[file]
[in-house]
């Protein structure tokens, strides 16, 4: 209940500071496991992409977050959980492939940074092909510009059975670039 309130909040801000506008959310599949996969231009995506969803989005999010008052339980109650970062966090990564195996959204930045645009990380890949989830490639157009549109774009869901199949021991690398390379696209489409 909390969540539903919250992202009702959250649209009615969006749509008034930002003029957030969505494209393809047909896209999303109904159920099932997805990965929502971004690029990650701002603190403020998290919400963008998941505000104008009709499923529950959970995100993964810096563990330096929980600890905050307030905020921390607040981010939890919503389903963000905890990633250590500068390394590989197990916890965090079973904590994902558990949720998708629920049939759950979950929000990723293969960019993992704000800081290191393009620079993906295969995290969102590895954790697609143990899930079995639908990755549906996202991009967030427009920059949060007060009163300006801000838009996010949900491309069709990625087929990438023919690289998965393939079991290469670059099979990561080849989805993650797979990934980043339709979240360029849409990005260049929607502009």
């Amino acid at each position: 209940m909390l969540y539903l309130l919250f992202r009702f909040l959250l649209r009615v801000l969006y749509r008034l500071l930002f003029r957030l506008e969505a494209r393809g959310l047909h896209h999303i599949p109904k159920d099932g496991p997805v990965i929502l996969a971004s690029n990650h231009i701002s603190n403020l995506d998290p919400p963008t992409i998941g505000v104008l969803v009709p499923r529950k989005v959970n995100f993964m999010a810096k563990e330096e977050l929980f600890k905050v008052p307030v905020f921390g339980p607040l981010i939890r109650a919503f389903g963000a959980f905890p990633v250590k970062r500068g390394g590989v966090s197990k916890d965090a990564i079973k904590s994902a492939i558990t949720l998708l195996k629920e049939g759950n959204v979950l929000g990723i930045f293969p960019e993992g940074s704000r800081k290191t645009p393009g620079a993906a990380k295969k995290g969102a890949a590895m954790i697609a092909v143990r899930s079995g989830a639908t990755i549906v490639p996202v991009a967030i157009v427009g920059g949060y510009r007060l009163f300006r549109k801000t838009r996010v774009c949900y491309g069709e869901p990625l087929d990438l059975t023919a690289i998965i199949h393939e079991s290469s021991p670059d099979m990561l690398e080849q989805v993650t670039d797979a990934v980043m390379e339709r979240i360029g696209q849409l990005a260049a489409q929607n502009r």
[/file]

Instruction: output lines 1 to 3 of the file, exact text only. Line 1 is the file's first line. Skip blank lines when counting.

[in-house]
């Protein structure tokens, strides 16, 4: 209940500071496991992409977050959980492939940074092909510009059975670039 309130909040801000506008959310599949996969231009995506969803989005999010008052339980109650970062966090990564195996959204930045645009990380890949989830490639157009549109774009869901199949021991690398390379696209489409 909390969540539903919250992202009702959250649209009615969006749509008034930002003029957030969505494209393809047909896209999303109904159920099932997805990965929502971004690029990650701002603190403020998290919400963008998941505000104008009709499923529950959970995100993964810096563990330096929980600890905050307030905020921390607040981010939890919503389903963000905890990633250590500068390394590989197990916890965090079973904590994902558990949720998708629920049939759950979950929000990723293969960019993992704000800081290191393009620079993906295969995290969102590895954790697609143990899930079995639908990755549906996202991009967030427009920059949060007060009163300006801000838009996010949900491309069709990625087929990438023919690289998965393939079991290469670059099979990561080849989805993650797979990934980043339709979240360029849409990005260049929607502009």
């Amino acid at each position: 209940m909390l969540y539903l309130l919250f992202r009702f909040l959250l649209r009615v801000l969006y749509r008034l500071l930002f003029r957030l506008e969505a494209r393809g959310l047909h896209h999303i599949p109904k159920d099932g496991p997805v990965i929502l996969a971004s690029n990650h231009i701002s603190n403020l995506d998290p919400p963008t992409i998941g505000v104008l969803v009709p499923r529950k989005v959970n995100f993964m999010a810096k563990e330096e977050l929980f600890k905050v008052p307030v905020f921390g339980p607040l981010i939890r109650a919503f389903g963000a959980f905890p990633v250590k970062r500068g390394g590989v966090s197990k916890d965090a990564i079973k904590s994902a492939i558990t949720l998708l195996k629920e049939g759950n959204v979950l929000g990723i930045f293969p960019e993992g940074s704000r800081k290191t645009p393009g620079a993906a990380k295969k995290g969102a890949a590895m954790i697609a092909v143990r899930s079995g989830a639908t990755i549906v490639p996202v991009a967030i157009v427009g920059g949060y510009r007060l009163f300006r549109k801000t838009r996010v774009c949900y491309g069709e869901p990625l087929d990438l059975t023919a690289i998965i199949h393939e079991s290469s021991p670059d099979m990561l690398e080849q989805v993650t670039d797979a990934v980043m390379e339709r979240i360029g696209q849409l990005a260049a489409q929607n502009r």